Set the Starting Currency field
Drag the TowerLibrary ScriptableObject to the Tower Library field
Understanding the LevelManager component
The LevelManager can optionally enter a special state before the game starts. For example, this could be used to display an establishing cutscene for the stage.
The Starter Kit includes TimedLevelIntro, a very simple timed implementation of the intro that waits for a period of time before beginning the game.
To implement custom behaviour, create a new script that extends from Intro and perform our logic in Start. For example, we might launch a cutscene created using Timeline. Once our intro is complete, we can call SafelyCallIntroCompleted to instruct the LevelManager to continue.
Here we can assign the TowerLibrary scriptable object we made earlier to the stage. Doing this will set the available towers for the stage.
The Starting Currency field defines the amount of in-game currency the player starts with to spend on towers.
We may want the player to be able to earn currency over time while playing the game. The fields in the Currency Gainer are where we can set this up.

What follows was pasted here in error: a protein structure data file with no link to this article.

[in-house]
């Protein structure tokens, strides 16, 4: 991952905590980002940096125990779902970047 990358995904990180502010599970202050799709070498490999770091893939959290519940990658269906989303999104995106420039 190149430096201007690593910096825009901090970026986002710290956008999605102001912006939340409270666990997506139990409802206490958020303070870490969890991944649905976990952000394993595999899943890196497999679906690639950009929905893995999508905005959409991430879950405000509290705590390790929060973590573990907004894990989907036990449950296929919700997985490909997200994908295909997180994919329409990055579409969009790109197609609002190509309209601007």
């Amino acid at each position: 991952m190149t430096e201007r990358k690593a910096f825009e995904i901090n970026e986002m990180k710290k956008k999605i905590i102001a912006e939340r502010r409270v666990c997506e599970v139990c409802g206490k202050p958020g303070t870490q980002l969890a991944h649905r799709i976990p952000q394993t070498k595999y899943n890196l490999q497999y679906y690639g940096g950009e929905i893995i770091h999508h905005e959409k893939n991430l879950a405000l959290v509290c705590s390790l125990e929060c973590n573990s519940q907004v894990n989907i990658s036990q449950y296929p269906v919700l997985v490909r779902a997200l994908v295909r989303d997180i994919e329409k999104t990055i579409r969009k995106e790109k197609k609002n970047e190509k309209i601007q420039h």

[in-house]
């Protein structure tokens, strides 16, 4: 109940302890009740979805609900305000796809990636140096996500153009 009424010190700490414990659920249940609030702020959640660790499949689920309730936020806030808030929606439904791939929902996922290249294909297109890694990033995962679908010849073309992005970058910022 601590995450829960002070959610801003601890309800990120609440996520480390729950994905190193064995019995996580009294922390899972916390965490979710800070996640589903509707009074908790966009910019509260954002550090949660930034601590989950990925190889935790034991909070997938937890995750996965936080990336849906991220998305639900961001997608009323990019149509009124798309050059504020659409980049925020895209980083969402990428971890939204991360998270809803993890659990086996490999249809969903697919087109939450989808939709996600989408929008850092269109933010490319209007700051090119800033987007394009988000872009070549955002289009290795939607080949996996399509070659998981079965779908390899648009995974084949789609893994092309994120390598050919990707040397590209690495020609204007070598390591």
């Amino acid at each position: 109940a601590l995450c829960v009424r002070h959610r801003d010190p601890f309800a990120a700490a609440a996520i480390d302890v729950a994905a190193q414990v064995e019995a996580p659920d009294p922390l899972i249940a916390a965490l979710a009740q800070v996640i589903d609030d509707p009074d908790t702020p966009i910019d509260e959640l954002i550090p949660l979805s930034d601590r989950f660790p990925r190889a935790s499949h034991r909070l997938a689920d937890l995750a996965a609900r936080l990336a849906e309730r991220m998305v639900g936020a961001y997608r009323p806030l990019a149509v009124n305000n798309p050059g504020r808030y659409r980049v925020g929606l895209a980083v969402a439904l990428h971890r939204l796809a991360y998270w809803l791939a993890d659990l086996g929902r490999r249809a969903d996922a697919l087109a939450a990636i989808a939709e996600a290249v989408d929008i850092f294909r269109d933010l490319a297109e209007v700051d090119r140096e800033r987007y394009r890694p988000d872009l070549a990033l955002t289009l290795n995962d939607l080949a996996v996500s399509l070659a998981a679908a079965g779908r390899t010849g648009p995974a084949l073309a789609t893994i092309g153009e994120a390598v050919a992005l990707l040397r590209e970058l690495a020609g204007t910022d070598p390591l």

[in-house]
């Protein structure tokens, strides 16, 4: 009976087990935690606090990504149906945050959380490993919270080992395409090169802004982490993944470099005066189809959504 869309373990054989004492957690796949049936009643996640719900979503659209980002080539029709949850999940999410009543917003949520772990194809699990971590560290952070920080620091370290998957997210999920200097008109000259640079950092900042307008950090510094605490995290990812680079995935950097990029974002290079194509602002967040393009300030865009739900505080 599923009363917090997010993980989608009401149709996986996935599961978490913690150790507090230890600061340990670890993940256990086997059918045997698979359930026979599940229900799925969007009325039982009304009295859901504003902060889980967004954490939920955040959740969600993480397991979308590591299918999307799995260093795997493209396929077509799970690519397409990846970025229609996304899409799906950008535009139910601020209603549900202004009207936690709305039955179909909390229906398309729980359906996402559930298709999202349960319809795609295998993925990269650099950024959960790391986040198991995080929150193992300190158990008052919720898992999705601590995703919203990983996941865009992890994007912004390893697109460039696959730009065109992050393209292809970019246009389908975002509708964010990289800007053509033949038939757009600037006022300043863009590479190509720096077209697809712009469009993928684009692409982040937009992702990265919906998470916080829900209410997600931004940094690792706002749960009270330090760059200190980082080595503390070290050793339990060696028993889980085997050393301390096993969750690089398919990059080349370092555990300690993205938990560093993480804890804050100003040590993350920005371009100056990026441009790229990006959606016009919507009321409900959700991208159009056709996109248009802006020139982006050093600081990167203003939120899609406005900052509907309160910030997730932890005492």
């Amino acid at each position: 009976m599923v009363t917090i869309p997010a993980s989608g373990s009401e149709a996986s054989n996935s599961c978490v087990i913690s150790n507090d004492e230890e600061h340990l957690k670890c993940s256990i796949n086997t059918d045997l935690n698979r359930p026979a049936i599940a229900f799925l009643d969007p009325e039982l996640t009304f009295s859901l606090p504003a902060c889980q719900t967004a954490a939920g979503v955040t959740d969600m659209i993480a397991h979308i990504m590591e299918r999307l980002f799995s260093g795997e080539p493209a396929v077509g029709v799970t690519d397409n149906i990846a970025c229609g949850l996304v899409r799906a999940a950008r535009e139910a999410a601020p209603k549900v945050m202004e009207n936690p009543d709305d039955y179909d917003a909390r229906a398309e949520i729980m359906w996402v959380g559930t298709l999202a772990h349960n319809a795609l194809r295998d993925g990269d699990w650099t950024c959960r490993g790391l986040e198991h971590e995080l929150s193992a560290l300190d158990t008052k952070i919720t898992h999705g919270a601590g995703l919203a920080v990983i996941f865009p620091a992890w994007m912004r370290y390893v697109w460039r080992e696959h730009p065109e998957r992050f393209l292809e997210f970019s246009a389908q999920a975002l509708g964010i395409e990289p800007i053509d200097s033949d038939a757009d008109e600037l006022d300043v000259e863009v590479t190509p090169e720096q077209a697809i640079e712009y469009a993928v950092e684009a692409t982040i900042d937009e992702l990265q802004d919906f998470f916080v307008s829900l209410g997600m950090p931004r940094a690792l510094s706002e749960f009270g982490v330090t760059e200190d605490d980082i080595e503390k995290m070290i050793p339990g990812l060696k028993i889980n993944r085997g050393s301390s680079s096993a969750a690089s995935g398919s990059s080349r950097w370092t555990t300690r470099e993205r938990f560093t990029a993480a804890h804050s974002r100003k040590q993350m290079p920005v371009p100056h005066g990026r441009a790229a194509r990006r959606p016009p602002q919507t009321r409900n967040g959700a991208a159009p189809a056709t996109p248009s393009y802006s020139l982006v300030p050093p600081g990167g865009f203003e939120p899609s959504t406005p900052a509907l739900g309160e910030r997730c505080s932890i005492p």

Constant Currency Gain Addition
Constant Currency Gain Addition is how much currency will be added to the player’s total each time an addition is made.
Constant Currency Gain Rate
Constant Currency Gain Rate is how many times per second the currency addition occurs.
This field defines the player home base. Enemies will reduce the player’s health if they reach this point. This needs to be set to a reference to the final navigation node, which has a PlayerHomeBase component on it. More on this below.
Any colliders set here will be ignored by ballistic projectiles briefly. This can be useful to ensure that they do not collide with small parts of the environment between a Tower and an Agent and explode without hitting an enemy.
Constantly creating and destroying instances of enemies, projectiles, and passive effects is an expensive operation. Instead of doing this, we can use the Starter Kit’s pool manager. The pool manager is a class that will create and store duplicates of objects so that they can be reused.
Add a Poolable component to the Projectiles, Particle Systems, and Agents
Create an empty GameObject and name it Pool Manager
Add a PoolManager component to the Pool Manager GameObject
Drag Prefabs for Projectiles, Particle Systems, and Enemies into the Poolables fields if they will appear in the stage
Ensure that the Transform scale of the Pool Manager is set to (1, 1, 1)
Note that spawned enemies are made children of the GameObject with the PoolManager, which means they will inherit its transform values. It is likely that we will want the scale to remain (1, 1, 1), but this can be used should we wish to increase the scale of all enemies.